January 17, 2017

The controversy is over. Consuming fewer calories leads to a longer, healthier life, according to a joint report from the Wisconsin National Primate Research Center and the National Institute of Aging (NIA) on the diets of rhesus monkeys.

This report is the third in a series researching the effect of caloric intake on aging. In 2009, the UW–Madison team, led by primate center scientist Dr. Ricki Colman, reported that rhesus monkeys that ate less had fewer instances of cancer, cardiovascular disease, and insulin resistance. However, a 2012 study from the NIA showed no significant correlation between diet and health. With both teams hungry for an answer, they worked together to reach a more satisfying conclusion.

“These conflicting outcomes had cast a shadow of doubt on the translatability of the calorie restriction paradigm to understand aging and what creates age-related disease vulnerability,” said Rozalyn Anderson, an associate professor of medicine at UW–Madison collaborating with Dr. Colman and others on the study.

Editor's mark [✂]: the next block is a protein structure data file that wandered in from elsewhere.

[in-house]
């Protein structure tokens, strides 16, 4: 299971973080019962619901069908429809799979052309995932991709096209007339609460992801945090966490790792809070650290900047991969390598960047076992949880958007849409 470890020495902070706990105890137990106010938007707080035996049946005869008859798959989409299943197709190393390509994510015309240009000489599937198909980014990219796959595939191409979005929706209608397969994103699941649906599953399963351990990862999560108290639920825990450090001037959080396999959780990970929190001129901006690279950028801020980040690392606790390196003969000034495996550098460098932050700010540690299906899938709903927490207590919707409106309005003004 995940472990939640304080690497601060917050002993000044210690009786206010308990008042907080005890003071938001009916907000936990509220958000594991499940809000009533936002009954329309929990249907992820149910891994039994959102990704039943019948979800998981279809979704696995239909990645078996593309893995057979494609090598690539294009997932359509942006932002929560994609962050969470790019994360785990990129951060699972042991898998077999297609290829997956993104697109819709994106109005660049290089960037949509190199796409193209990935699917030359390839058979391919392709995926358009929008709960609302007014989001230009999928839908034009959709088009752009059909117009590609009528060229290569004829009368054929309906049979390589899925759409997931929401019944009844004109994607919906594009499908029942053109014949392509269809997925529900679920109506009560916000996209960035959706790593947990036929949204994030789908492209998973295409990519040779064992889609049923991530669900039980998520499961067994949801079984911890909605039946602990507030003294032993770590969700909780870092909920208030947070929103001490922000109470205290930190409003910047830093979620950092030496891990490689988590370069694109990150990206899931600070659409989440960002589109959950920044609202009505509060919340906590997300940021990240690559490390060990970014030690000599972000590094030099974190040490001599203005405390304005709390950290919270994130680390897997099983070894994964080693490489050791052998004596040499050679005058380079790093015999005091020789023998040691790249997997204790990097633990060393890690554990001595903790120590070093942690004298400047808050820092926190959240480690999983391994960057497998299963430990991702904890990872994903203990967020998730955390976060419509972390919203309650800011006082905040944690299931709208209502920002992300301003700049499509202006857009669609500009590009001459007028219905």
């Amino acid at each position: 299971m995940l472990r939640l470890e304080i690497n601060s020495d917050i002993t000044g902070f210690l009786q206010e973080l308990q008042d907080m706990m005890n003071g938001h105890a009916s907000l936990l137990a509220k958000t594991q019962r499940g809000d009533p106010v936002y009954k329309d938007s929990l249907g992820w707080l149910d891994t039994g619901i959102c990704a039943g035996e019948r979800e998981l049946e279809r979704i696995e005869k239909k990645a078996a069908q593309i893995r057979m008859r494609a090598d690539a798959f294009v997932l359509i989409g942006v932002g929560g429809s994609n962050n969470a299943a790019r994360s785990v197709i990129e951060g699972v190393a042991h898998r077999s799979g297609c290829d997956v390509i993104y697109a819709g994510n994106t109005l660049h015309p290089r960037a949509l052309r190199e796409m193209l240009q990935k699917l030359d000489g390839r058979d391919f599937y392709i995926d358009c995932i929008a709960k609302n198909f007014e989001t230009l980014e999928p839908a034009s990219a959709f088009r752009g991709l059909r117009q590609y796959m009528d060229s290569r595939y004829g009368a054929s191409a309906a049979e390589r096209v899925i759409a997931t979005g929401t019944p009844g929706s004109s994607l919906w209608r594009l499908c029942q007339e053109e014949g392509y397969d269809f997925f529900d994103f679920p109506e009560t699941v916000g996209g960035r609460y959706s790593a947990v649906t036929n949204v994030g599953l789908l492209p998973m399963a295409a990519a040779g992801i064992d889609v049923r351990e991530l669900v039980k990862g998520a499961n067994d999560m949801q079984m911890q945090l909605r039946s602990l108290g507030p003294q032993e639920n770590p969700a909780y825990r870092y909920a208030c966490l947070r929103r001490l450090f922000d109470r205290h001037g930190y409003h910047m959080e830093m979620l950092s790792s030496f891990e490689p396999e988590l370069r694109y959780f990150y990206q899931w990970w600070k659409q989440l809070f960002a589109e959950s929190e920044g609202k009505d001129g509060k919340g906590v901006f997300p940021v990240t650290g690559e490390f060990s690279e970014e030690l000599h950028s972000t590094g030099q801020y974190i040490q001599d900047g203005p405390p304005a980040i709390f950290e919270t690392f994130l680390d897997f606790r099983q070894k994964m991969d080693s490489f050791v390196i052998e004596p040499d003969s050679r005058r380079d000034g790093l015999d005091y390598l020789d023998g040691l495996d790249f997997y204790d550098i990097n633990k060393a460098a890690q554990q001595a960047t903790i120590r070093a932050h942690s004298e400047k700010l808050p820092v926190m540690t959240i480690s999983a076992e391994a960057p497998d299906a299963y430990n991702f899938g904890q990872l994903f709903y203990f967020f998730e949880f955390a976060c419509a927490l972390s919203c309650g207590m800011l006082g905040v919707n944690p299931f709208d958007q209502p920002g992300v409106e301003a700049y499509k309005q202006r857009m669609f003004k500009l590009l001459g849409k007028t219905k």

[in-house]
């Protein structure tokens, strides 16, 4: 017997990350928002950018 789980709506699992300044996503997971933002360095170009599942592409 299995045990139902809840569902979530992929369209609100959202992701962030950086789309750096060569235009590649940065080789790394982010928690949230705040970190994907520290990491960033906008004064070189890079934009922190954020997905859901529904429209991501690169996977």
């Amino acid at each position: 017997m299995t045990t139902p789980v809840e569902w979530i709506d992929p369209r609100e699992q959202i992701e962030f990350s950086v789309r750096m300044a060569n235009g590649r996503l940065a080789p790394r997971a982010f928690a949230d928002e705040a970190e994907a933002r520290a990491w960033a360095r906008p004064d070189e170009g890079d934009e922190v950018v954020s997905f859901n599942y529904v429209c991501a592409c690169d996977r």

After comparing the two independent reports, the research team drew four key conclusions.

  • Eating less is more beneficial for adult and older primates than for younger or juvenile animals.
  • The number of calories reduced matters. The test group at UW–Madison ate less than the group at NIA and was less at risk for major health issues.
  • Less processed food leads to fewer health issues. The NIA primates ate naturally sourced foods compared to the high-fat, sugar-rich diet of those at UW – Madison.
  • Comparatively, females are less affected by a fatty diet.

While the two original studies considered caloric intake, they didn’t factor in the effect of age, diet, and sex. It’s those other ingredients, when evaluated alongside calorie count, that make up the complete recipe for healthy living. Energized by this discovery, researchers continue to explore the interaction between calorie count and quality of life.


Reviewed August 2019

Photo credit: Yerkes National Primate Research Center

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